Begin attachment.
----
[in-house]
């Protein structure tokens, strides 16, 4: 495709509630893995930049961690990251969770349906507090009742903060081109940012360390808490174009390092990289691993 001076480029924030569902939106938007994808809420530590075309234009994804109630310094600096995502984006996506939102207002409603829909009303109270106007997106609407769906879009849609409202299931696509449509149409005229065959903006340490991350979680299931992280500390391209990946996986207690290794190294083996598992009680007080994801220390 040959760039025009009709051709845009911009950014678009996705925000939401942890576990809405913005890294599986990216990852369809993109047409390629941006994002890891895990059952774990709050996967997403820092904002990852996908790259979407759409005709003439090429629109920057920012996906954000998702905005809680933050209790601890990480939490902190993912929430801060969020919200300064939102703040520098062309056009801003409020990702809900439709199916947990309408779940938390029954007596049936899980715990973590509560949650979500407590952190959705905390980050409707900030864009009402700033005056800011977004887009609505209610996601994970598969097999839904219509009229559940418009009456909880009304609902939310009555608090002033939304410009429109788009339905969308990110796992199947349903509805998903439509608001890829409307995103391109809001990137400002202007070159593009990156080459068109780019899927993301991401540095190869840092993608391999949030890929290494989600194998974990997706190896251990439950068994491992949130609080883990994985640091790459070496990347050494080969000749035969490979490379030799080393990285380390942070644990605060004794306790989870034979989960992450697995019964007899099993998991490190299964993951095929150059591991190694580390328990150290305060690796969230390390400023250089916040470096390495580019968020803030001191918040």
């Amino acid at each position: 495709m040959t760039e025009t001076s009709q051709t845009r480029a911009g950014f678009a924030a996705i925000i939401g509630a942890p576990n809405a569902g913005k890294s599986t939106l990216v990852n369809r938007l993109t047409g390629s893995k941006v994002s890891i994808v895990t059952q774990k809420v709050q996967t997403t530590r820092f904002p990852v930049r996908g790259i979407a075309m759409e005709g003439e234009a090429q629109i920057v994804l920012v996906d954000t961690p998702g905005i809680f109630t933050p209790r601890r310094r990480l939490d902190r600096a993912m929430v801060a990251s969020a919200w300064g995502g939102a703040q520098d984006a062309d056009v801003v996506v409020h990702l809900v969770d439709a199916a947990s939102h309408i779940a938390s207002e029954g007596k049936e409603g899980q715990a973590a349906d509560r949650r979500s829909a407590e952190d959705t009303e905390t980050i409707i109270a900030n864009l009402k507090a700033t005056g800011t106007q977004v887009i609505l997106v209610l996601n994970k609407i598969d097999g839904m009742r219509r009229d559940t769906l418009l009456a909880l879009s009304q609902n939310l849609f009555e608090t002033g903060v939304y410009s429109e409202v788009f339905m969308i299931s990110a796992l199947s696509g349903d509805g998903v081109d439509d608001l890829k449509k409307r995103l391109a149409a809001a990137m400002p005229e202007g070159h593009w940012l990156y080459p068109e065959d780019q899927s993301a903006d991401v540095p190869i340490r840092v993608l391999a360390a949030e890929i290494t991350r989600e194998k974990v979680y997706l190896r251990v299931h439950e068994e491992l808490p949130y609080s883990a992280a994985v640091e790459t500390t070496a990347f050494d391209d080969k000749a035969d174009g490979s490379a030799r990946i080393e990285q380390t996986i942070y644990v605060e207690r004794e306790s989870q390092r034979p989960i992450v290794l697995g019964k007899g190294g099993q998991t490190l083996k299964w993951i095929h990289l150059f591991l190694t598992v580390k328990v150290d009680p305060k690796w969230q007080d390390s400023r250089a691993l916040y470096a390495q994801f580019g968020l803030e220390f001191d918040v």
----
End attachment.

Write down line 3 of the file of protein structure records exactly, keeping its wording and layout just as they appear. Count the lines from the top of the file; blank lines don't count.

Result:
């Amino acid at each position: 495709m040959t760039e025009t001076s009709q051709t845009r480029a911009g950014f678009a924030a996705i925000i939401g509630a942890p576990n809405a569902g913005k890294s599986t939106l990216v990852n369809r938007l993109t047409g390629s893995k941006v994002s890891i994808v895990t059952q774990k809420v709050q996967t997403t530590r820092f904002p990852v930049r996908g790259i979407a075309m759409e005709g003439e234009a090429q629109i920057v994804l920012v996906d954000t961690p998702g905005i809680f109630t933050p209790r601890r310094r990480l939490d902190r600096a993912m929430v801060a990251s969020a919200w300064g995502g939102a703040q520098d984006a062309d056009v801003v996506v409020h990702l809900v969770d439709a199916a947990s939102h309408i779940a938390s207002e029954g007596k049936e409603g899980q715990a973590a349906d509560r949650r979500s829909a407590e952190d959705t009303e905390t980050i409707i109270a900030n864009l009402k507090a700033t005056g800011t106007q977004v887009i609505l997106v209610l996601n994970k609407i598969d097999g839904m009742r219509r009229d559940t769906l418009l009456a909880l879009s009304q609902n939310l849609f009555e608090t002033g903060v939304y410009s429109e409202v788009f339905m969308i299931s990110a796992l199947s696509g349903d509805g998903v081109d439509d608001l890829k449509k409307r995103l391109a149409a809001a990137m400002p005229e202007g070159h593009w940012l990156y080459p068109e065959d780019q899927s993301a903006d991401v540095p190869i340490r840092v993608l391999a360390a949030e890929i290494t991350r989600e194998k974990v979680y997706l190896r251990v299931h439950e068994e491992l808490p949130y609080s883990a992280a994985v640091e790459t500390t070496a990347f050494d391209d080969k000749a035969d174009g490979s490379a030799r990946i080393e990285q380390t996986i942070y644990v605060e207690r004794e306790s989870q390092r034979p989960i992450v290794l697995g019964k007899g190294g099993q998991t490190l083996k299964w993951i095929h990289l150059f591991l190694t598992v580390k328990v150290d009680p305060k690796w969230q007080d390390s400023r250089a691993l916040y470096a390495q994801f580019g968020l803030e220390f001191d918040v």